Our models have turned, it's as simple as that, and we need to respect it. Being bearish and consensus, as we have been as of late, is not a good place to be. So we're shifting in a big way and we are absolutely not changing until credit conditions meaningfully change for the worse and/or monetary policy becomes constrained.
Now mind you, in reading recent posts you've probably noticed some reticence in being bearish. For instance, in our previous market thermometer we cited "cheap cyclicals" and "market positioning" as well as "surprisingly good" credit conditions and monetary policy as potential wildcards. Heck, we even wrote about our bullishness on housing. Going forward, we think we need to pay more attention and be more respectful to those factors going forward.
As mentioned in our Central Policy for Dummies post, policymakers have the ability to keep this party going for a little while longer so long as the commodities market cooperates. And now, by all indications, it looks like they will print. Accordingly, it's up to the commodities market participants to put up or shut up.
So rather than being perma-bearish, we need to understand the next logical step. To me, it points to shifting toward a pro-cyclical posture. With investor sentiment so beaten down, and most if not all major global indices below their 52 week highs from this spring, we think there is still plenty of time to get in. But get into where?
When I survey my screen of cheap stocks with beaten down sell-side earnings estimates (thereby giving the capacity to beat going forward), invariably I see three major sectors popping out: Materials, Energy, and Industrials - in that order. All of these sectors have massively under-performed the general market for nearly 2 years now. With respect to Materials and Energy, we are back to the 2009 lows versus the general market. With the specter of monetary easing within a slow, but growing environment, 3 years into a maturing economic expansion, and a general aversion to risk/equities (as measured by investor sentiment) this represents an incredible opportunity to take advantage of what will likely be a perfect storm for commodities sector companies (and direct investments into commodities).
Below find the charts of the sectors which stand most to benefit from the bankers' monetary crack.
Chart 1: Materials vs S&P500 - XLB
Chart 2: Energy vs. S&P500 - XLE
(click to enlarge)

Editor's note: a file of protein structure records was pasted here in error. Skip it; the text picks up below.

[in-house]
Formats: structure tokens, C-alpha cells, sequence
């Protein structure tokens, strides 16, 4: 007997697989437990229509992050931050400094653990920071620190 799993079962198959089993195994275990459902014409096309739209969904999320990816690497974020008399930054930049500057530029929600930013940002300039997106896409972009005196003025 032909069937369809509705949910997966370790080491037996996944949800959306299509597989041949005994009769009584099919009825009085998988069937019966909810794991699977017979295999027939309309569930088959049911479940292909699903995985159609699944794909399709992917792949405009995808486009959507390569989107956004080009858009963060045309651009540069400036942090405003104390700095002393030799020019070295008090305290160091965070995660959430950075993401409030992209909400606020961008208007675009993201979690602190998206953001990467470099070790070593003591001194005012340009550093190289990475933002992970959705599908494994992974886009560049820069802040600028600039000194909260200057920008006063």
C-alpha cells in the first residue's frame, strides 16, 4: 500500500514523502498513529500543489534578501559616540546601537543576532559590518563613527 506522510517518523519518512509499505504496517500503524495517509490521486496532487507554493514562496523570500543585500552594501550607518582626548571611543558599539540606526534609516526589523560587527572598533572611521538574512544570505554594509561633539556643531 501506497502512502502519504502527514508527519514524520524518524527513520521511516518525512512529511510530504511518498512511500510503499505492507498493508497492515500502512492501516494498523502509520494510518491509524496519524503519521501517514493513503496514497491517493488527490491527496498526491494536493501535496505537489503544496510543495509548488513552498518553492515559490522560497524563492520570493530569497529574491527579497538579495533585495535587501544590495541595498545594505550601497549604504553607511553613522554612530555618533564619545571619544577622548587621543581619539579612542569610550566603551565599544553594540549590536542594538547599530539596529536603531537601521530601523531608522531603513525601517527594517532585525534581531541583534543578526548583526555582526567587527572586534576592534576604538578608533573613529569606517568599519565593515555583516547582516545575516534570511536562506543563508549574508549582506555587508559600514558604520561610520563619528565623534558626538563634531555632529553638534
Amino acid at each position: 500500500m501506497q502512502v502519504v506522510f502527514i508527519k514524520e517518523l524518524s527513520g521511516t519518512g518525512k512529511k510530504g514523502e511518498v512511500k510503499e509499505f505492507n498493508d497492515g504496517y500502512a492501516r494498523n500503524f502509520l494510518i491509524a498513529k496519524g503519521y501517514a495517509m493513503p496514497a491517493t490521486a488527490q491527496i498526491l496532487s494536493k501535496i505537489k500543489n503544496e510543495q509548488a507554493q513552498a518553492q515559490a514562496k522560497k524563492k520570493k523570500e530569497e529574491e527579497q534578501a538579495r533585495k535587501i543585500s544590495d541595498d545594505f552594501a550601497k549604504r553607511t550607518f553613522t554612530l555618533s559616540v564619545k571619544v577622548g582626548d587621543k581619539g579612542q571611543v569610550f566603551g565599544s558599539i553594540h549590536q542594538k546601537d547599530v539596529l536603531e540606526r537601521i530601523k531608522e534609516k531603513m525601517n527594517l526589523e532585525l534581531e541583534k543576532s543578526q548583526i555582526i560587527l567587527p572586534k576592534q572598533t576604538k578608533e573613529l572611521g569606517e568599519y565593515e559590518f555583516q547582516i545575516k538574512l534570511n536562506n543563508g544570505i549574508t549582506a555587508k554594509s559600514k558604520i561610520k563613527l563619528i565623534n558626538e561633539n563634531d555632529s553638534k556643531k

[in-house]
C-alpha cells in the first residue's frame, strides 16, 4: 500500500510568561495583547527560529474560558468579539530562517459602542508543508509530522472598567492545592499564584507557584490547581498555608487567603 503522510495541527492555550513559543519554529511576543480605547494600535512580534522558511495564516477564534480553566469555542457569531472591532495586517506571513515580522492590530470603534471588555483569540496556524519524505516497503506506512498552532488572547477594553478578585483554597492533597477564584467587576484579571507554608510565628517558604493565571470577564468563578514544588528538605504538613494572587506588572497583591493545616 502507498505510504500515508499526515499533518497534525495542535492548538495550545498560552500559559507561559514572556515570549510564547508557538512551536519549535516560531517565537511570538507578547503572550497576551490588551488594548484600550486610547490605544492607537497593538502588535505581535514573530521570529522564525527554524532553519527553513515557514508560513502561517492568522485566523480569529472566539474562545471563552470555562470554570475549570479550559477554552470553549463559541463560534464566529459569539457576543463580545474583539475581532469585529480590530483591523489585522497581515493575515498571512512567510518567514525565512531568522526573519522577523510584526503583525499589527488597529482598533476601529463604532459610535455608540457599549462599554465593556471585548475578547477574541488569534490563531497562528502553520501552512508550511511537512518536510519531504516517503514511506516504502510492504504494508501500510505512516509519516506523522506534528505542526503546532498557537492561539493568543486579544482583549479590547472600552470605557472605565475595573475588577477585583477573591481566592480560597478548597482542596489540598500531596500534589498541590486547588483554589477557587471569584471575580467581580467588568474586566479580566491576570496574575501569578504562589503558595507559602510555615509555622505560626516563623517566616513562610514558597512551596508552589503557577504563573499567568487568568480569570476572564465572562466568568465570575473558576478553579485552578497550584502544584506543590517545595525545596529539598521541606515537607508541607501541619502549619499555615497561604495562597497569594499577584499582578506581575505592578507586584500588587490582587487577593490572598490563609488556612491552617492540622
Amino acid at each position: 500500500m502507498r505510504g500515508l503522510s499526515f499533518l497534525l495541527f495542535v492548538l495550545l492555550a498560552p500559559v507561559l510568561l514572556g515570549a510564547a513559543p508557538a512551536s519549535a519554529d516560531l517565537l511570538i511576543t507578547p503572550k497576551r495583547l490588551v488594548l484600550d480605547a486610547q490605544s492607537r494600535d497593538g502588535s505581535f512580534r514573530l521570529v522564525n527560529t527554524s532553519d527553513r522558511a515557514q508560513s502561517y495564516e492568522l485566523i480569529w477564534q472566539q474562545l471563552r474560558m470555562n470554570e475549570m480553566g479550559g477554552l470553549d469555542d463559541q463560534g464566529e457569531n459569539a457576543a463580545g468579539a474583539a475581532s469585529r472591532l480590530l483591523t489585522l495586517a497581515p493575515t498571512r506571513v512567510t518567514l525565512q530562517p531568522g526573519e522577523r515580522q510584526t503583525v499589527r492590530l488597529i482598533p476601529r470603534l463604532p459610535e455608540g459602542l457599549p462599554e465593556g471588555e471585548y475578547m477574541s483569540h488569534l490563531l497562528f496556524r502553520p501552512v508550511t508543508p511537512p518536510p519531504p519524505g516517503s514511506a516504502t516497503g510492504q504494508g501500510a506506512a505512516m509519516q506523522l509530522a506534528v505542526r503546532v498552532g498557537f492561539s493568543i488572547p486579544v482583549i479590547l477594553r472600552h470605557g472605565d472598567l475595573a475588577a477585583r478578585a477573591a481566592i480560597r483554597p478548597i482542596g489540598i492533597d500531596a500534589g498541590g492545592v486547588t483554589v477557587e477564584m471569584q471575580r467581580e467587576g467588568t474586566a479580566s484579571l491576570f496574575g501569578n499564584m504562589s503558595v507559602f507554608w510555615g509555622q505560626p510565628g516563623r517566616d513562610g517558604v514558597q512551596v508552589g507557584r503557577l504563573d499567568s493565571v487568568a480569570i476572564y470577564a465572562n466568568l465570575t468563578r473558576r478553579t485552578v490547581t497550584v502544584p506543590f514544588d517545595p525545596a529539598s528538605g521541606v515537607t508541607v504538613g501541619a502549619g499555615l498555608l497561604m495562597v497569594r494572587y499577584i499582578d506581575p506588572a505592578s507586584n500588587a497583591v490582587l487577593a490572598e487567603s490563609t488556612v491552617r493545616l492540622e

Chart 3: Industrials vs. S&P500 - XLI
(click to enlarge)
While I will rarely talk individual stocks (happy to discuss my top picks privately), there are definitely some sub-sectors within the main sectors I have outlined which stand out in our contrarian model. Currently, GDX is the only ETF I would suggest, but there are plenty of outstanding miners if you're willing to do the hard work. Given that development and the danger of being caught in a poorly run gold miner, the ETFs are a logical choice.
Don't get me wrong, we are still long-term bears. Every bearish pundit is right about all the things which are wrong in the global economy, the problem is always one of timing. Historically, every major market event has occurred within an environment of policy constraint, not policy looseness. As the most politically sensitive commodity, a super-spike in oil prices that constrains central bankers' largesse is what will be required in order for the bears' predictions to come true.
If the world couldn't end in 2011 with $120 oil, well then it's going to take $180 oil and $2500+ gold to handcuff policy makers and kill profit margins. Yes, you should begin to get ready for some stagflation and a 2007/2008 redux.
So we're switching sides. We're selectively bullish and we think there can be meaningful alpha produced by being in the right stocks and sectors for this phase of the market cycle, and those sectors and stocks are potentially very different than the Defensives + Consumer Discretionary leadership of the past two years. We will become bearish again when the sentiment and sell-side extrapolation pendulum swings the other way.